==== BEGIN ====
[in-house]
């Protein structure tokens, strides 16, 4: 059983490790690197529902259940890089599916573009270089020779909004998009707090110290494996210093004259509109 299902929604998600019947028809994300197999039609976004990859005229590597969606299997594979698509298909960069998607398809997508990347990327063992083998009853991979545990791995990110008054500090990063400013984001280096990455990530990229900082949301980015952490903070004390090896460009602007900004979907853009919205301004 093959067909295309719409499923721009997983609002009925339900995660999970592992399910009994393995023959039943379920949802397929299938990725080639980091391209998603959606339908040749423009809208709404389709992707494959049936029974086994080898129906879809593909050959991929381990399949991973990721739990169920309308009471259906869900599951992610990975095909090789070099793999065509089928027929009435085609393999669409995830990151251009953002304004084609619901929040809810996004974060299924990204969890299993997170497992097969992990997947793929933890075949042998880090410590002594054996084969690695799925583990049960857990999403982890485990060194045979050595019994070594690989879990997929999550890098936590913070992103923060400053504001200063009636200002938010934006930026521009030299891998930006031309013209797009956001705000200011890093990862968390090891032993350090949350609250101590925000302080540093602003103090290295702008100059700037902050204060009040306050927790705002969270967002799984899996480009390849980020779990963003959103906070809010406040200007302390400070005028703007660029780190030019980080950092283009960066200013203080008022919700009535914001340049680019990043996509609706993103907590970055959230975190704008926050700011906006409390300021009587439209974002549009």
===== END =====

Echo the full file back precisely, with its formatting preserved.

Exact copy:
[in-house]
């Protein structure tokens, strides 16, 4: 059983490790690197529902259940890089599916573009270089020779909004998009707090110290494996210093004259509109 299902929604998600019947028809994300197999039609976004990859005229590597969606299997594979698509298909960069998607398809997508990347990327063992083998009853991979545990791995990110008054500090990063400013984001280096990455990530990229900082949301980015952490903070004390090896460009602007900004979907853009919205301004 093959067909295309719409499923721009997983609002009925339900995660999970592992399910009994393995023959039943379920949802397929299938990725080639980091391209998603959606339908040749423009809208709404389709992707494959049936029974086994080898129906879809593909050959991929381990399949991973990721739990169920309308009471259906869900599951992610990975095909090789070099793999065509089928027929009435085609393999669409995830990151251009953002304004084609619901929040809810996004974060299924990204969890299993997170497992097969992990997947793929933890075949042998880090410590002594054996084969690695799925583990049960857990999403982890485990060194045979050595019994070594690989879990997929999550890098936590913070992103923060400053504001200063009636200002938010934006930026521009030299891998930006031309013209797009956001705000200011890093990862968390090891032993350090949350609250101590925000302080540093602003103090290295702008100059700037902050204060009040306050927790705002969270967002799984899996480009390849980020779990963003959103906070809010406040200007302390400070005028703007660029780190030019980080950092283009960066200013203080008022919700009535914001340049680019990043996509609706993103907590970055959230975190704008926050700011906006409390300021009587439209974002549009």